All in all, lots of sharing, lots of different experiences, but everyone agreed on one point: it was in acceptance of a power greater than ourselves that we found true freedom.
I came home from my meeting to find that, while I was gone, husband and son decided to surprise me by tackling some long overdue projects. It really doesn’t get any better than this kind of homecoming!
It is February 14th, 2001. It’s a Hump Day, and, other than the vague recollection that it is loosely considered a holiday, a completely normal day for me.
Let me take a second to describe what a completely normal day looked like in 2001. At this point I have been married for 15 months, a homeowner for 21 months, a mother for less than 9 months. In other words, life moved pretty fast in those two years that preceded Valentine’s Day 2001.
Of all the decisions we made during that time, the biggest game-changer was the birth of our daughter, but not in the way you might think. Well, yes, it certainly did change life in the way you might think, but we had some additional circumstances arise that set different chains of events in motion. It should also go without saying that I am using the term “decision” loosely, as it would imply that we put a lot of time and effort into making whatever change we were making; the impetuosity of youth laughed in the face of any kind of future planning!
Reilly arrived 8 weeks early; we expected her in July, she decided she wanted out in the Spring instead. So now, here we sit, brand new parents who didn’t think too far in advance what parenthood would entail, with a child that was fragile, to say the least. She spent 3 weeks in the NICU before she came home to us, and by the grace of God came home small, but otherwise perfect.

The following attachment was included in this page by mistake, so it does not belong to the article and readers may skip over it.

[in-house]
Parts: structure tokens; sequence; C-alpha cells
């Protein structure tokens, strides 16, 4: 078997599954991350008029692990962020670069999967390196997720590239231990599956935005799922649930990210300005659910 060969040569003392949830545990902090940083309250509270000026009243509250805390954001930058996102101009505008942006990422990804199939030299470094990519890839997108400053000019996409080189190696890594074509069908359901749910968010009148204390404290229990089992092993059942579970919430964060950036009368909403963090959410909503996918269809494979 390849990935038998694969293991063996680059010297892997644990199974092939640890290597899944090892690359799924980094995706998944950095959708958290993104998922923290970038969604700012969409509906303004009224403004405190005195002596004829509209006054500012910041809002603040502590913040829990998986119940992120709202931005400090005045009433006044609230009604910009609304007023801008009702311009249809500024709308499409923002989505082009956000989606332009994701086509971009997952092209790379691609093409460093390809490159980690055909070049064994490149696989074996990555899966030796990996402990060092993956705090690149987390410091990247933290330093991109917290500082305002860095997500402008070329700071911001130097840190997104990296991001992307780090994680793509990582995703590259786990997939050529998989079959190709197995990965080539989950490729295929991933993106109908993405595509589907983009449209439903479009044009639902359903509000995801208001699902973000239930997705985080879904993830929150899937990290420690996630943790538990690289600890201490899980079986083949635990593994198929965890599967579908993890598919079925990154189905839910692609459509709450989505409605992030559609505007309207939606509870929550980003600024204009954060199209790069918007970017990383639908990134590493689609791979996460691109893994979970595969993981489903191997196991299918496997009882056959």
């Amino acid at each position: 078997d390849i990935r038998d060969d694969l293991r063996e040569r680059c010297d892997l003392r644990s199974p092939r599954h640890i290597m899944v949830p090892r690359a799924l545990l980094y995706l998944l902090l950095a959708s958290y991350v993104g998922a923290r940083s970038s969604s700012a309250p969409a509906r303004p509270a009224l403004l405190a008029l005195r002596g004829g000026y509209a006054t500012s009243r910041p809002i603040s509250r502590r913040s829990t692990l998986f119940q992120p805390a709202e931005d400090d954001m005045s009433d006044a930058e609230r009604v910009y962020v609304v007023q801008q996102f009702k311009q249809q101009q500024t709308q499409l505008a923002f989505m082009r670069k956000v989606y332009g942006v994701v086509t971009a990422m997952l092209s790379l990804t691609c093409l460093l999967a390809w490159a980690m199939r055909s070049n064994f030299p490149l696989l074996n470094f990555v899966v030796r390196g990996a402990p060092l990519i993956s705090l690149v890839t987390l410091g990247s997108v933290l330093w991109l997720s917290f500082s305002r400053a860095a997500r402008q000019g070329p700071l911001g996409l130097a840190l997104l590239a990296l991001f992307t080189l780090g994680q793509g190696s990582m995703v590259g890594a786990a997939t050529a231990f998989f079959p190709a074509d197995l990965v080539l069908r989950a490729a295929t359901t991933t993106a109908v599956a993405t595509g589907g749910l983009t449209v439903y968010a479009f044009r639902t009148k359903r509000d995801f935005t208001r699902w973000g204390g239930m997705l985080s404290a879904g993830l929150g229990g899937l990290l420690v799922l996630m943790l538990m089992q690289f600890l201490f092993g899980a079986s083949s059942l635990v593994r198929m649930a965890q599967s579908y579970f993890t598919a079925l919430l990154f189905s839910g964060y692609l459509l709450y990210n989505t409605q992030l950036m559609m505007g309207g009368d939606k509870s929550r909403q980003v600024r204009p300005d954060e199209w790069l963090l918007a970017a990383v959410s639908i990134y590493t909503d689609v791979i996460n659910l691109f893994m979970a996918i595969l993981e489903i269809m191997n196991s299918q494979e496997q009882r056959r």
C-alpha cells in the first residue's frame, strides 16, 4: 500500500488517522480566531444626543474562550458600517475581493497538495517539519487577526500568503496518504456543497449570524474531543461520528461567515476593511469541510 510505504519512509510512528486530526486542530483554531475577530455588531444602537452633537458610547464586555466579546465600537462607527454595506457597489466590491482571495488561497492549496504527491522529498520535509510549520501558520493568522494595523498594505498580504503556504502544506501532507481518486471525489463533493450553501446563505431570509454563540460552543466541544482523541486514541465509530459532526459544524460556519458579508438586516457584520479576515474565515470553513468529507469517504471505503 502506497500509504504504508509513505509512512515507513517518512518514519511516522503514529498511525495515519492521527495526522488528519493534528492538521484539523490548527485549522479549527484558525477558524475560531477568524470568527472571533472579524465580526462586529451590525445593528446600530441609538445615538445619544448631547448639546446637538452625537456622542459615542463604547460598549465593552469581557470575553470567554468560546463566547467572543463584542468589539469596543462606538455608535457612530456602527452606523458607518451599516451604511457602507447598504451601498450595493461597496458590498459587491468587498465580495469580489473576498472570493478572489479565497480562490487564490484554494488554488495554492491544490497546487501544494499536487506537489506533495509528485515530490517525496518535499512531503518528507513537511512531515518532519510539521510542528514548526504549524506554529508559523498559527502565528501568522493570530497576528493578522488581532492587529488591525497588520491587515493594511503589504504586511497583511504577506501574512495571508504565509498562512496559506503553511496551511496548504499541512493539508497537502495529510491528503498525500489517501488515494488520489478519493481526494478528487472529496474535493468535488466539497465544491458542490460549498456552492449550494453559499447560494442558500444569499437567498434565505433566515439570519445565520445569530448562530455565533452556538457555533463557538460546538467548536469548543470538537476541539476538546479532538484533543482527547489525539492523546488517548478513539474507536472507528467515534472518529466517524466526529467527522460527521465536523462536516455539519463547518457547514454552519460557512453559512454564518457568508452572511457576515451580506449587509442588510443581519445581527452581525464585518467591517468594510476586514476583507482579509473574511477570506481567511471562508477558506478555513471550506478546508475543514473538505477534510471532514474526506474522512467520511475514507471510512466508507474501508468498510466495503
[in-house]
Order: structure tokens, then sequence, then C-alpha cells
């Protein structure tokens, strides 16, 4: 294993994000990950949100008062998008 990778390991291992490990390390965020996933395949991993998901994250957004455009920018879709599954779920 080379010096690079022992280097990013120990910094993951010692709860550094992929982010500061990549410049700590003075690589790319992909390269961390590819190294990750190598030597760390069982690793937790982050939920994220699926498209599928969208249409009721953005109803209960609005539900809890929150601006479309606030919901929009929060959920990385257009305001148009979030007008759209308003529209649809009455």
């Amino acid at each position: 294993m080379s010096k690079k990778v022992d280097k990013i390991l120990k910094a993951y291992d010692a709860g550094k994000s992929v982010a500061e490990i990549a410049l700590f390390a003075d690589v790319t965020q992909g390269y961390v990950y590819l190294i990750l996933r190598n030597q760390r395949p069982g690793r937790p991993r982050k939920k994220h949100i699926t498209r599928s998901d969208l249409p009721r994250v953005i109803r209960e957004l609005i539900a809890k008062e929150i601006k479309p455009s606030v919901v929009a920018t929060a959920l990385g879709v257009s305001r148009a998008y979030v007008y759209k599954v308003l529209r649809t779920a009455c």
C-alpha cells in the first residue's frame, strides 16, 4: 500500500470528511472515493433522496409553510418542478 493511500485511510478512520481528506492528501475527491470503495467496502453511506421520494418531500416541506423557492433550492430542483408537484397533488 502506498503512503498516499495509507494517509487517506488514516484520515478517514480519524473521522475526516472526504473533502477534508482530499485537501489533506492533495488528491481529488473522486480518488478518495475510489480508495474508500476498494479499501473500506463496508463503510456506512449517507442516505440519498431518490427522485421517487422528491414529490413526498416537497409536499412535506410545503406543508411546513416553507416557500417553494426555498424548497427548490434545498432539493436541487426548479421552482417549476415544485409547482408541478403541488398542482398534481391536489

What now? For us, daycare was out of the question… how could we think of putting this little peanut into the hands of strangers? On the other hand, we were young nowhere near what one might consider “financially solvent” (remember, young, recently married, recent homeowners). So we scramble, and come up with a plan: I will work part-time, my husband will switch to a second shift, and a family member will cover the approximately 8 hours that are uncovered. Again, the grace of God was present that this all worked out.
So, teeny tiny daughter: covered. Mortgage payment: covered. Time spent as newlyweds? Not so much. Each day, my husband had the morning shift with Reilly while I rushed out to work, I came home, mid-day, he waited long enough for me to get changed, and off he went. By the time he got home, I was in bed. And so it continued, day in and day out.
I should add here that absolutely none of this is a complaint; in fact, far from it. The down-side of youth: decision-making without a lot of foresight. The upside of life: no real consideration that there is another option. This was life, and life was good!
Back to the present (the present being, of course, 2001, come on, keep up!). Usual Wednesday routine, up early, work a half day, rush in the door to get changed so my husband could get to his job on time. I run up to our bedroom (no small feat, our bedroom was on the third floor of the townhouse). Husband is lounging on the bed, but I am paying zero attention, I breeze by him and call over my shoulder, “Just give me two seconds to get change, and you can go.” I do a quick change in the closet, somewhat wondering why he has not moved off the bed. I come back into the bedroom to announce he is free to go, and I finally look at him… still lounging, and in lounge wear (which for us means sweats and t-shirts). I am dismayed. “What’s going on? You’ve got to go!”
No, he does not. While I have been only briefly considering the holiday, my husband has not. He took the day off from work, and he had meals and entertainment all lined up for us, all I had to do was sit back and hold our unbelievably agreeable infant while he prepared things.